Hey dick shit, when I worked at NeXT and Apple what I post about it is actual past experience. Suck it up buttercup. If you don't like it too fucking bad.
    Sure you did. And I was a sniper in Afghanistan with over 200 confirmed kills because I wrote it on the Internet.

    Anyway, even if you were Steve Job's fluffer for a while in the 80s, that just proves that you really ought to know better than to make asinine biased statements that even a North Korean drone could call out as being stupid.

    I don't really care that you've invented an appeal to authority logical fallacy where you pretend that you are the mythical "authority" I've seen your stupid drivel posted on way too many websites and it's pretty clear that, like your former boyfriend Jobs, you're a marketer who doesn't know jack shit about how technology actually works.

    Leave a comment:


  • artivision
    replied
    AMD is trying to force Tier3 (Async Compute) with DX12 and Vulcan from the beginning because they have the advantage. They try to convince everyone to optimize their games and Post Processing FX for Async Compute and give less attention to what happens when this future is not there. Since Tier1 GPUs will not get the new APIs anyway (AMD's doing). That will backfire as always when Devs may not use those low level APIs shortly and for this exact reason.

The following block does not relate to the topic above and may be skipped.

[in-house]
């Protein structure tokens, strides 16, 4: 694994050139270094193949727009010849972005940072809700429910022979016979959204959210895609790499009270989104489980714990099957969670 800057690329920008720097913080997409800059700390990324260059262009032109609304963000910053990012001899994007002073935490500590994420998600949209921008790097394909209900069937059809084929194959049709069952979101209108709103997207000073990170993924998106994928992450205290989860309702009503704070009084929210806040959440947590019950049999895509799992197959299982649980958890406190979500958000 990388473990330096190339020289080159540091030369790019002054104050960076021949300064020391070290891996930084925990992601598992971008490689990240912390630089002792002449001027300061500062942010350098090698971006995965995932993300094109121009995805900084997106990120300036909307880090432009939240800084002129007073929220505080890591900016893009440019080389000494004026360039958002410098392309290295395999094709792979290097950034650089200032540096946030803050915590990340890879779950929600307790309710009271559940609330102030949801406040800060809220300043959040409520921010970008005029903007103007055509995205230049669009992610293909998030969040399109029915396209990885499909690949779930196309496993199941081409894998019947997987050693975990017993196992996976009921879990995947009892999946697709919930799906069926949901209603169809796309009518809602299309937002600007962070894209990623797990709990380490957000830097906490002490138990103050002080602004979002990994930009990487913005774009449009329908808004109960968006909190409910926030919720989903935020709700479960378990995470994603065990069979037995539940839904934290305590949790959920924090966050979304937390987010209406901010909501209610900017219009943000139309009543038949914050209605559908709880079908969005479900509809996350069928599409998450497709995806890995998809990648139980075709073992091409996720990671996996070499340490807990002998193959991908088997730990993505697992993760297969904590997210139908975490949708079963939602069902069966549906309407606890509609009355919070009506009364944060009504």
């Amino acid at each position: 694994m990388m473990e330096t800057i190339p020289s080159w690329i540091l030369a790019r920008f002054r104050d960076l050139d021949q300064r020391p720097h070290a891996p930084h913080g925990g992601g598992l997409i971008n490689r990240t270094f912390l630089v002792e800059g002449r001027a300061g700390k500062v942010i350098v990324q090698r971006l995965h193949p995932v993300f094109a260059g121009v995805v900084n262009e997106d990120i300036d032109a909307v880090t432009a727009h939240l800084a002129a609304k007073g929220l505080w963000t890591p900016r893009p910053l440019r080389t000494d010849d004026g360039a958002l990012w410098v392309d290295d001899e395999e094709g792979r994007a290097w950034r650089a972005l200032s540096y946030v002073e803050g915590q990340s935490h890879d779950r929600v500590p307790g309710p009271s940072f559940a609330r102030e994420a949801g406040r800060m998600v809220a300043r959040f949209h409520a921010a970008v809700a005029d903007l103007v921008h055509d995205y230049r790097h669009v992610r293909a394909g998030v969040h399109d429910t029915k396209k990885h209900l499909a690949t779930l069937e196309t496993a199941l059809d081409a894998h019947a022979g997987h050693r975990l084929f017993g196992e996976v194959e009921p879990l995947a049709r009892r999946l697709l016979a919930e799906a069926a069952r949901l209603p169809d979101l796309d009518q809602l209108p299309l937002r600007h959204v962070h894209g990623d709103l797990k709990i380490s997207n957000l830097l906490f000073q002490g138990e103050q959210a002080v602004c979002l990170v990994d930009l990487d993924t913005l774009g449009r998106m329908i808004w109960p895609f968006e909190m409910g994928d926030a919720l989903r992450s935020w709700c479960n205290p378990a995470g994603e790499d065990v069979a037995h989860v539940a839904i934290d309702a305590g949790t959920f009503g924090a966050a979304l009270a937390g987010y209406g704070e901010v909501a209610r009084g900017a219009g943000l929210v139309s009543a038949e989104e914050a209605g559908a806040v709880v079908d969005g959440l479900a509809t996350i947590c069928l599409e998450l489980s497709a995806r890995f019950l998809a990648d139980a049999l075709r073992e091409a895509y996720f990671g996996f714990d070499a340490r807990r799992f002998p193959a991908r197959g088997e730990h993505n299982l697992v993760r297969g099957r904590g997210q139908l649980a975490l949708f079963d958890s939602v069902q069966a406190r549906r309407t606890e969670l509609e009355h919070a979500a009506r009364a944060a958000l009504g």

Leave a comment:


  • smitty3268
    replied
    Originally posted by MaxToTheMax View Post

    Suppose I'm a game developer, and I only have the time/budget/inclination to target one graphics API. I'm less likely to pick an API if a significant percentage of my potential customers don't have drivers that support it. Plenty of people still have HD5000-6000 cards, so not supporting Vulkan on those cards will have the effect of hindering Vulkan adoption. If I have to write an OpenGL backend, I may not bother with a Vulkan backend. Frankly, this is bad news for AMD, since AMD's OpenGL/DirectX<12 performance is not competitive.